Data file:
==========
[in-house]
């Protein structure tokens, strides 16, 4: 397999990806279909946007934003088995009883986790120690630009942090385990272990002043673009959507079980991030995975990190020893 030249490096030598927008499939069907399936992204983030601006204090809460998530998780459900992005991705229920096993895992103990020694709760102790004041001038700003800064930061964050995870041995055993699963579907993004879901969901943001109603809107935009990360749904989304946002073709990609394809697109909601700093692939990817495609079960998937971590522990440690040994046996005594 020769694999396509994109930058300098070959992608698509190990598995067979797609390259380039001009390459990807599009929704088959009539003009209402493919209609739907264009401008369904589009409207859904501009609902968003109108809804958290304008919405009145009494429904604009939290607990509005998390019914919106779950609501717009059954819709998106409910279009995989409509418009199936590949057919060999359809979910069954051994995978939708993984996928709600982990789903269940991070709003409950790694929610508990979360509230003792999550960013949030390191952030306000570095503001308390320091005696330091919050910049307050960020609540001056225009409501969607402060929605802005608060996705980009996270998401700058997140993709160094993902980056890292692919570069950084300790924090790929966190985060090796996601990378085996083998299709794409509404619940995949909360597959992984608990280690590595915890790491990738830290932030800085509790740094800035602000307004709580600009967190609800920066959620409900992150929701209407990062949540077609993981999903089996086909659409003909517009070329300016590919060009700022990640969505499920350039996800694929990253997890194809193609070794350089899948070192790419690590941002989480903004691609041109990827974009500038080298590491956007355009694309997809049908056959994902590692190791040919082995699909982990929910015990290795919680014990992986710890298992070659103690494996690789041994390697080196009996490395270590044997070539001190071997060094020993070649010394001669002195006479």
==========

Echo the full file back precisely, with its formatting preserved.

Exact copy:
[in-house]
């Protein structure tokens, strides 16, 4: 397999990806279909946007934003088995009883986790120690630009942090385990272990002043673009959507079980991030995975990190020893 030249490096030598927008499939069907399936992204983030601006204090809460998530998780459900992005991705229920096993895992103990020694709760102790004041001038700003800064930061964050995870041995055993699963579907993004879901969901943001109603809107935009990360749904989304946002073709990609394809697109909601700093692939990817495609079960998937971590522990440690040994046996005594 020769694999396509994109930058300098070959992608698509190990598995067979797609390259380039001009390459990807599009929704088959009539003009209402493919209609739907264009401008369904589009409207859904501009609902968003109108809804958290304008919405009145009494429904604009939290607990509005998390019914919106779950609501717009059954819709998106409910279009995989409509418009199936590949057919060999359809979910069954051994995978939708993984996928709600982990789903269940991070709003409950790694929610508990979360509230003792999550960013949030390191952030306000570095503001308390320091005696330091919050910049307050960020609540001056225009409501969607402060929605802005608060996705980009996270998401700058997140993709160094993902980056890292692919570069950084300790924090790929966190985060090796996601990378085996083998299709794409509404619940995949909360597959992984608990280690590595915890790491990738830290932030800085509790740094800035602000307004709580600009967190609800920066959620409900992150929701209407990062949540077609993981999903089996086909659409003909517009070329300016590919060009700022990640969505499920350039996800694929990253997890194809193609070794350089899948070192790419690590941002989480903004691609041109990827974009500038080298590491956007355009694309997809049908056959994902590692190791040919082995699909982990929910015990290795919680014990992986710890298992070659103690494996690789041994390697080196009996490395270590044997070539001190071997060094020993070649010394001669002195006479």